Twin Research and Human Genetics

Articles

Sex-Limited Genome-Wide Linkage Scan for Body Mass Index in an Unselected Sample of 933 Australian Twin Families

Belinda K. Cornesa1, Sarah E. Medlanda2, Manuel A. R. Ferreiraa3, Katherine I. Morleya4, David L. Duffya5, Bastiaan T. Heijmansa6, Grant W. Montgomerya7 and Nicholas G. Martina8 c1

a1 Genetic Epidemiology, Queensland Institute of Medical Research, Australia; School of Medicine, Central Clinical Division, University of Queensland, Australia.

a2 Genetic Epidemiology, Queensland Institute of Medical Research, Australia; School of Psychology, University of Queensland, Australia.

a3 Genetic Epidemiology, Queensland Institute of Medical Research, Australia; School of Medicine, Central Clinical Division, University of Queensland, Australia.

a4 Genetic Epidemiology, Queensland Institute of Medical Research, Australia; Institute for Molecular Bioscience, University of Queensland, Australia.

a5 Genetic Epidemiology, Queensland Institute of Medical Research, Australia.

a6 Molecular Epidemiology, Leiden University Medical Centre, the Netherlands.

a7 Genetic Epidemiology, Queensland Institute of Medical Research, Australia.

a8 Genetic Epidemiology, Queensland Institute of Medical Research, Australia. Nick.Martin@qimr.edu.au

Abstract

Genes involved in pathways regulating body weight may operate differently in men and women. To determine whether sex-limited genes influence the obesity-related phenotype body mass index (BMI), we have conducted a general non- scalar sex-limited genome-wide linkage scan using variance components analysis in Mx (Neale, 2002). BMI measurements and genotypic data were available for 2053 Australian female and male adult twins and their siblings from 933 families. Clinical measures of BMI were available for 64.4% of these individuals, while only self-reported measures were available for the remaining participants. The mean age of participants was 39.0 years of age (SD 12.1 years). The use of a sex-limited linkage model identified areas on the genome where quantitative trait loci (QTL) effects differ between the sexes, particularly on chromosome 8 and 20, providing us with evidence that some of the genes responsible for BMI may have different effects in men and women. Our highest linkage peak was observed at 12q24 (–log10p = 3.02), which was near the recommended threshold for suggestive linkage (–log10p = 3.13). Previous studies have found evidence for a quantitative trait locus on 12q24 affecting BMI in a wide range of populations, and candidate genes for non- insulin-dependent diabetes mellitus, a consequence of obesity, have also been mapped to this region. We also identified many peaks near a –log10p of 2 (threshold for replicating an existing finding) in many areas across the genome that are within regions previously identified by other studies, as well as in locations that harbor genes known to influence weight regulation.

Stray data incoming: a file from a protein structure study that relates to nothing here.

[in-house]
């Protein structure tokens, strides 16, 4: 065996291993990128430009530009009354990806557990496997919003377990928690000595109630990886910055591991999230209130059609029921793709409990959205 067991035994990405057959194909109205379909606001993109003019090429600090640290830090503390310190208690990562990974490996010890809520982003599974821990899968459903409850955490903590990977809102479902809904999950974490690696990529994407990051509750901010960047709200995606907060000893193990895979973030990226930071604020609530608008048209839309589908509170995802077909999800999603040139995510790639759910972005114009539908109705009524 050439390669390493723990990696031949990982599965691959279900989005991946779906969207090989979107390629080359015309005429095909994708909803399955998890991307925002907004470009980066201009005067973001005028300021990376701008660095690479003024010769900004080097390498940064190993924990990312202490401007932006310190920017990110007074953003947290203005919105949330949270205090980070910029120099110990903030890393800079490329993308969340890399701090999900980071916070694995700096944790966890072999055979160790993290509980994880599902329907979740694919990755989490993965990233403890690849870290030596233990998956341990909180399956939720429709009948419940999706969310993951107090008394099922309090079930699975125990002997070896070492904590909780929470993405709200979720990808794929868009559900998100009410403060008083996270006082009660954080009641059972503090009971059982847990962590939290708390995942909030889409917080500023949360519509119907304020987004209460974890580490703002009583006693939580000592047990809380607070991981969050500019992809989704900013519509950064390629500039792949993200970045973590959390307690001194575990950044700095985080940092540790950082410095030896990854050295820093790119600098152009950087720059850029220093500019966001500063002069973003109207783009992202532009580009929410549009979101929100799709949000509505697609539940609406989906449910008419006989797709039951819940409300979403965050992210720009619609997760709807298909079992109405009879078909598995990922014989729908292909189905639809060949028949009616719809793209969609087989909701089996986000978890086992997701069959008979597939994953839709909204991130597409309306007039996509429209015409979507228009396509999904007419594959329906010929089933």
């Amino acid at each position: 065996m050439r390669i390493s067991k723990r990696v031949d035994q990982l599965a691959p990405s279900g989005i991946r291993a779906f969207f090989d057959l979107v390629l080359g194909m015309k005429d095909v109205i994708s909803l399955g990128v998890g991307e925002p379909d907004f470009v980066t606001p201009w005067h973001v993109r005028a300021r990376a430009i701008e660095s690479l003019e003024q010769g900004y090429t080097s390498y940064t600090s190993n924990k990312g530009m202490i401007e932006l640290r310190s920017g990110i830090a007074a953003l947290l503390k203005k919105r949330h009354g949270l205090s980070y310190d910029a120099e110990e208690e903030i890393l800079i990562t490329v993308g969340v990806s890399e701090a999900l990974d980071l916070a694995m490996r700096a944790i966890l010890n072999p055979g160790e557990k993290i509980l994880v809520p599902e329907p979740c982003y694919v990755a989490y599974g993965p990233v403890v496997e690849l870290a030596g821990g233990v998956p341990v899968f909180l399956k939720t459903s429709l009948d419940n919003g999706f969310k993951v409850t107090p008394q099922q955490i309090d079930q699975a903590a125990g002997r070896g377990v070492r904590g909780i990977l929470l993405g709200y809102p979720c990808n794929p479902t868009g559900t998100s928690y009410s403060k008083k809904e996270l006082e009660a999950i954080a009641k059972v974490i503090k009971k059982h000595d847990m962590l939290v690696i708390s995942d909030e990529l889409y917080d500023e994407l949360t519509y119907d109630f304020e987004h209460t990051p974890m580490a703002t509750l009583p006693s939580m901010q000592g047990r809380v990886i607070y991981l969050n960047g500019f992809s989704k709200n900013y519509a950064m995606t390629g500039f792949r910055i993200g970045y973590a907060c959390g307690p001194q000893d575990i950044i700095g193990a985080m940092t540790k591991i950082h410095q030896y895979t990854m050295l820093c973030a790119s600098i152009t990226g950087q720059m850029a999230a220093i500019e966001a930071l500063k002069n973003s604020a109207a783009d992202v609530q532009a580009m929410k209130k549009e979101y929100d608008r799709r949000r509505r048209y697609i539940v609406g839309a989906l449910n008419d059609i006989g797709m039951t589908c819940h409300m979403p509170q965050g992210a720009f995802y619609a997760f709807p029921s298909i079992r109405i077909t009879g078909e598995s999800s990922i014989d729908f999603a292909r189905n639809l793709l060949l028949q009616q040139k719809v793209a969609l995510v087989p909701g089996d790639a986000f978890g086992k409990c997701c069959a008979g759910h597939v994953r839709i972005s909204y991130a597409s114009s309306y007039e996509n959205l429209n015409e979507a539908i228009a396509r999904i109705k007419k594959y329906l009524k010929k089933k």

(Received September 16 2005)

(Accepted September 28 2005)

Correspondence:

c1 Address for correspondence: Professor Nicholas G. Martin, Genetic Epidemiology, Queensland Institute of Medical Research, Post Office Royal Brisbane Hospital, Brisbane, QLD 4029, Australia.

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